Firefox hardware acceleration on Linux

As new innovations continue to push the envelope of what’s possible on a modern PC, hardware acceleration has been finding its way into many common applications. In recent versions, Mozilla Firefox now allows users to enable hardware acceleration in the web browser’s settings.

In this guide, we’ll talk about Firefox’s hardware acceleration. This will include a brief introduction to what it is and how it works, as well as how to enable or disable the setting on a Linux system. Keep reading if you want to give hardware acceleration a try, potentially speeding up your web browser a great deal.

In this tutorial you will learn:

  • What is hardware acceleration in Firefox?
  • How to enable or disable hardware acceleration
Hardware acceleration enabled in Mozilla Firefox

Hardware acceleration enabled in Mozilla Firefox

Software Requirements and Linux Command Line Conventions
Category Requirements, Conventions or Software Version Used
System Any Linux distro
Software Mozilla Firefox
Other Privileged access to your Linux system as root or via the sudo command.
Conventions # – requires given linux commands to be executed with root privileges either directly as a root user or by use of sudo command
$ – requires given linux commands to be executed as a regular non-privileged user

What is hardware acceleration?

Mozilla Firefox utilizes hardware acceleration the same way most any application would. Normally, Firefox’s computing operations would take place in the system’s processor – the CPU. Using hardware acceleration allows Firefox to utilize other components of a computer for processing, namely the video card.

In recent years, video card technology has skyrocketed, and software developers would be remiss to ignore their processing power. Enabling hardware acceleration in Firefox will usually result in a speedier and more responsive web browser, especially if you’re doing resource intensive tasks, such as playing a 4K video.

Hardware acceleration could work differently on some systems. For this reason, it’s recommended that you try enabling it and poking around for a bit, before determining if you’d like to leave the setting enabled or not. We’ll show you how to do that in the next section.

Enable or disable hardware acceleration

If you haven’t already installed Firefox, check out our guide for downloading and installing Firefox on Linux.

  1. Start by launching Firefox. We’ll need to access the advanced configuration options, which can be opened by entering about:config in the address bar. You may be warned that you’re about to access some advanced configuration preferences – just click “accept the risk and continue.”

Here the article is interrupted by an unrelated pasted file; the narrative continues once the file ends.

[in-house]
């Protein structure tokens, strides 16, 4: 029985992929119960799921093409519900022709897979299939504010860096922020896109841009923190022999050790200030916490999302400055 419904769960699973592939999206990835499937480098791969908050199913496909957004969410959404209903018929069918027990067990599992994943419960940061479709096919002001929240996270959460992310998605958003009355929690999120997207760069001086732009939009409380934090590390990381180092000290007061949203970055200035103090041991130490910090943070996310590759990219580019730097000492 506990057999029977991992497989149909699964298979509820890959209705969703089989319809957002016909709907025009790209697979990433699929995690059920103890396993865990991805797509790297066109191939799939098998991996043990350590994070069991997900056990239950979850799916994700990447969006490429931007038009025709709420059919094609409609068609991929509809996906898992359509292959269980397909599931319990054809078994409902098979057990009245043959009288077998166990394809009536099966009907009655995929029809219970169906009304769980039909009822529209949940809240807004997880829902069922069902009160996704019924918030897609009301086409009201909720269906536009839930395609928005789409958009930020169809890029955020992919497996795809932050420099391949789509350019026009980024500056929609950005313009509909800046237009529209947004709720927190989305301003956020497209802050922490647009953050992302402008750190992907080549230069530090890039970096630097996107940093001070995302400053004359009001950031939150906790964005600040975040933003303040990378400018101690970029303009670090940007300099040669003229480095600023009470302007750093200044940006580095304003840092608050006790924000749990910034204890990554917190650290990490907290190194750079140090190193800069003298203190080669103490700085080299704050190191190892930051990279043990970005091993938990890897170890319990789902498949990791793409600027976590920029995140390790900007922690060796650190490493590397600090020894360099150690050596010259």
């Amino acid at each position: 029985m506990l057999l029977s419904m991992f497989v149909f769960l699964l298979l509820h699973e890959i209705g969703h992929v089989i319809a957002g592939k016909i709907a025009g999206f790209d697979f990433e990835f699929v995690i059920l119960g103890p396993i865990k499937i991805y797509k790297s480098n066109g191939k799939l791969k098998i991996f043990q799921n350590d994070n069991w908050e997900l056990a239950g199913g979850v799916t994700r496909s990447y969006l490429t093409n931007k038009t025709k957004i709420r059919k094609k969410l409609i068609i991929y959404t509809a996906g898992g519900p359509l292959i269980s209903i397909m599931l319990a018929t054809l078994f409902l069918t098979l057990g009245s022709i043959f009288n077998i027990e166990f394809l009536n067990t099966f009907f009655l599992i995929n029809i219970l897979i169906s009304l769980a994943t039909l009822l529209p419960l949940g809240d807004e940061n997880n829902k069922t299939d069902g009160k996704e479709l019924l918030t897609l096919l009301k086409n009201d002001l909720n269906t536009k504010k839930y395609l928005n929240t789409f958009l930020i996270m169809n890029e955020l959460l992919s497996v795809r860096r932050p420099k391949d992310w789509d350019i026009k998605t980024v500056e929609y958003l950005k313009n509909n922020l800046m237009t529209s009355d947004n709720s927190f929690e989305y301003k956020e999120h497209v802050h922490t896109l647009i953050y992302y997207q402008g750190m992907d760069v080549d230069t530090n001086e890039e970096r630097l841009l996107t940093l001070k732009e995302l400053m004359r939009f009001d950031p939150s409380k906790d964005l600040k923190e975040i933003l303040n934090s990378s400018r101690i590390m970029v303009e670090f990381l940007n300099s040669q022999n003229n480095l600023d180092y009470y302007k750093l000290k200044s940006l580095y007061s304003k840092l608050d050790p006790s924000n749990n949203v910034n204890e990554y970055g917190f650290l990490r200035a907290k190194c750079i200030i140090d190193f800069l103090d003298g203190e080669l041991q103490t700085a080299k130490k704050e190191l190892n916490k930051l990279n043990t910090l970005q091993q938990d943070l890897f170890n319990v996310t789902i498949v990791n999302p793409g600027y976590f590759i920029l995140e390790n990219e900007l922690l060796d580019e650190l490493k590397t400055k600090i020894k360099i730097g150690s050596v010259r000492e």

Proceed to the Advanced Preferences menu of Firefox

    Proceed to the Advanced Preferences menu of Firefox

  2. In the preferences search bar, type layers.acceleration.force-enabled. When the option appears, it will say “false” if it’s disabled, and “true” if it’s enabled. To toggle this setting on or off, click the right most icon, indicated with an arrow in the screenshot below.
    The hardware acceleration option in Advanced Preferences menu

    The hardware acceleration option in Advanced Preferences menu

  3. Once it’s been toggled on (or off, if you prefer), close all Firefox instances and open the browser back up.
    Hardware acceleration enabled in Mozilla Firefox

    Hardware acceleration enabled in Mozilla Firefox

With hardware acceleration enabled, try resuming your normal web browsing activities. You will hopefully notice a performance improvement when it comes to switching between tabs, opening new windows, or playing videos. If your system is exhibiting problems with the new setting, you can always follow the same instructions above to toggle the setting off again.


In this guide, we saw the step by step instructions for enabling or disabling hardware acceleration in Mozilla Firefox on Linux. We also learned about what hardware acceleration is and why you may wish to use it with Firefox. For further tinkering with Firefox, check out our guide on Firefox and the Linux command line.

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